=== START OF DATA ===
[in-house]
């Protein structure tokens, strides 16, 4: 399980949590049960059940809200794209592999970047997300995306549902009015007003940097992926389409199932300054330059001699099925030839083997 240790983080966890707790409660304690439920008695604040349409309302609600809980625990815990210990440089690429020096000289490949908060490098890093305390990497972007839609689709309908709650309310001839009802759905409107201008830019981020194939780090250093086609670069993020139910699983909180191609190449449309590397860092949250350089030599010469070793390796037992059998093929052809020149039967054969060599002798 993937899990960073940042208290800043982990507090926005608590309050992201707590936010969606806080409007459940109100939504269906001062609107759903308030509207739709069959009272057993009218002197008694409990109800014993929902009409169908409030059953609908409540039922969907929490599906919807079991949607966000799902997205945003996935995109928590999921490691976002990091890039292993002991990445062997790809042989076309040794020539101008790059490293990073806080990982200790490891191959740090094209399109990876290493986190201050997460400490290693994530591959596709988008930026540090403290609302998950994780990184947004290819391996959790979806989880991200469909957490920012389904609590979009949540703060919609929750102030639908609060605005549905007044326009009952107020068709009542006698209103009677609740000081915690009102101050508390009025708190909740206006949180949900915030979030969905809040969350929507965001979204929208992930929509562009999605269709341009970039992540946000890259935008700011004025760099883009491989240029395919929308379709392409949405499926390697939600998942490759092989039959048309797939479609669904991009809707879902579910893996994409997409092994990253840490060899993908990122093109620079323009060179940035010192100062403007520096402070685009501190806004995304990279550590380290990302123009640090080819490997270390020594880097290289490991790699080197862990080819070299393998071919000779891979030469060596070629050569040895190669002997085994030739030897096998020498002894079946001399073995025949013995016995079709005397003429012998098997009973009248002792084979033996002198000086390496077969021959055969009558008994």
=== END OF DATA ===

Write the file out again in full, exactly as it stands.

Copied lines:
[in-house]
């Protein structure tokens, strides 16, 4: 399980949590049960059940809200794209592999970047997300995306549902009015007003940097992926389409199932300054330059001699099925030839083997 240790983080966890707790409660304690439920008695604040349409309302609600809980625990815990210990440089690429020096000289490949908060490098890093305390990497972007839609689709309908709650309310001839009802759905409107201008830019981020194939780090250093086609670069993020139910699983909180191609190449449309590397860092949250350089030599010469070793390796037992059998093929052809020149039967054969060599002798 993937899990960073940042208290800043982990507090926005608590309050992201707590936010969606806080409007459940109100939504269906001062609107759903308030509207739709069959009272057993009218002197008694409990109800014993929902009409169908409030059953609908409540039922969907929490599906919807079991949607966000799902997205945003996935995109928590999921490691976002990091890039292993002991990445062997790809042989076309040794020539101008790059490293990073806080990982200790490891191959740090094209399109990876290493986190201050997460400490290693994530591959596709988008930026540090403290609302998950994780990184947004290819391996959790979806989880991200469909957490920012389904609590979009949540703060919609929750102030639908609060605005549905007044326009009952107020068709009542006698209103009677609740000081915690009102101050508390009025708190909740206006949180949900915030979030969905809040969350929507965001979204929208992930929509562009999605269709341009970039992540946000890259935008700011004025760099883009491989240029395919929308379709392409949405499926390697939600998942490759092989039959048309797939479609669904991009809707879902579910893996994409997409092994990253840490060899993908990122093109620079323009060179940035010192100062403007520096402070685009501190806004995304990279550590380290990302123009640090080819490997270390020594880097290289490991790699080197862990080819070299393998071919000779891979030469060596070629050569040895190669002997085994030739030897096998020498002894079946001399073995025949013995016995079709005397003429012998098997009973009248002792084979033996002198000086390496077969021959055969009558008994």